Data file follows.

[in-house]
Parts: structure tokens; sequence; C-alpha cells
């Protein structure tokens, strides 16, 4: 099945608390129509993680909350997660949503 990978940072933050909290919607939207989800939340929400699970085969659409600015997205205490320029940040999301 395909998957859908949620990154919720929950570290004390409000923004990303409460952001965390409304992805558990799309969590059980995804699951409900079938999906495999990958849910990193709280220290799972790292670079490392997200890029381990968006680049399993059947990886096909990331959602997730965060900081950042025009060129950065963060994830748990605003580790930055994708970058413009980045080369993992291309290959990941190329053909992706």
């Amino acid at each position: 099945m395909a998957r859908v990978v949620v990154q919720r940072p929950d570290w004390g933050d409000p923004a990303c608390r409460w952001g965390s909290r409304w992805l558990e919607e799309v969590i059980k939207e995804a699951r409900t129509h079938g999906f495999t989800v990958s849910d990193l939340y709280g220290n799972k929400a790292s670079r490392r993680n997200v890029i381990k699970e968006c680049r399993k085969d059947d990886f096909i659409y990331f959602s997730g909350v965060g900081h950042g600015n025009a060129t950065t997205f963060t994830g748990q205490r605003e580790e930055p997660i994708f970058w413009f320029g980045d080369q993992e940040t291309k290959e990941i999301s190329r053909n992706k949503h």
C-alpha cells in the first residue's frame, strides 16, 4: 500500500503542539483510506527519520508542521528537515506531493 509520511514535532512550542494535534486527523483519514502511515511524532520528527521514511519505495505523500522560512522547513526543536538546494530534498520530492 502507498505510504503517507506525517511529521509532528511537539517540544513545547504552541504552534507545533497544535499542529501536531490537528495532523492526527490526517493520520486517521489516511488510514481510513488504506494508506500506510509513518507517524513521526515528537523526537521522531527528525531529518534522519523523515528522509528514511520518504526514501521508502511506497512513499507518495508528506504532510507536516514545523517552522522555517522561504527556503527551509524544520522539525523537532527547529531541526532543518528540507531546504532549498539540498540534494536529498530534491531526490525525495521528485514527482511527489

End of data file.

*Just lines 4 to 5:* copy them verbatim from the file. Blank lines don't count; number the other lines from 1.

């Amino acid at each position: 099945m395909a998957r859908v990978v949620v990154q919720r940072p929950d570290w004390g933050d409000p923004a990303c608390r409460w952001g965390s909290r409304w992805l558990e919607e799309v969590i059980k939207e995804a699951r409900t129509h079938g999906f495999t989800v990958s849910d990193l939340y709280g220290n799972k929400a790292s670079r490392r993680n997200v890029i381990k699970e968006c680049r399993k085969d059947d990886f096909i659409y990331f959602s997730g909350v965060g900081h950042g600015n025009a060129t950065t997205f963060t994830g748990q205490r605003e580790e930055p997660i994708f970058w413009f320029g980045d080369q993992e940040t291309k290959e990941i999301s190329r053909n992706k949503h």
C-alpha cells in the first residue's frame, strides 16, 4: 500500500503542539483510506527519520508542521528537515506531493 509520511514535532512550542494535534486527523483519514502511515511524532520528527521514511519505495505523500522560512522547513526543536538546494530534498520530492 502507498505510504503517507506525517511529521509532528511537539517540544513545547504552541504552534507545533497544535499542529501536531490537528495532523492526527490526517493520520486517521489516511488510514481510513488504506494508506500506510509513518507517524513521526515528537523526537521522531527528525531529518534522519523523515528522509528514511520518504526514501521508502511506497512513499507518495508528506504532510507536516514545523517552522522555517522561504527556503527551509524544520522539525523537532527547529531541526532543518528540507531546504532549498539540498540534494536529498530534491531526490525525495521528485514527482511527489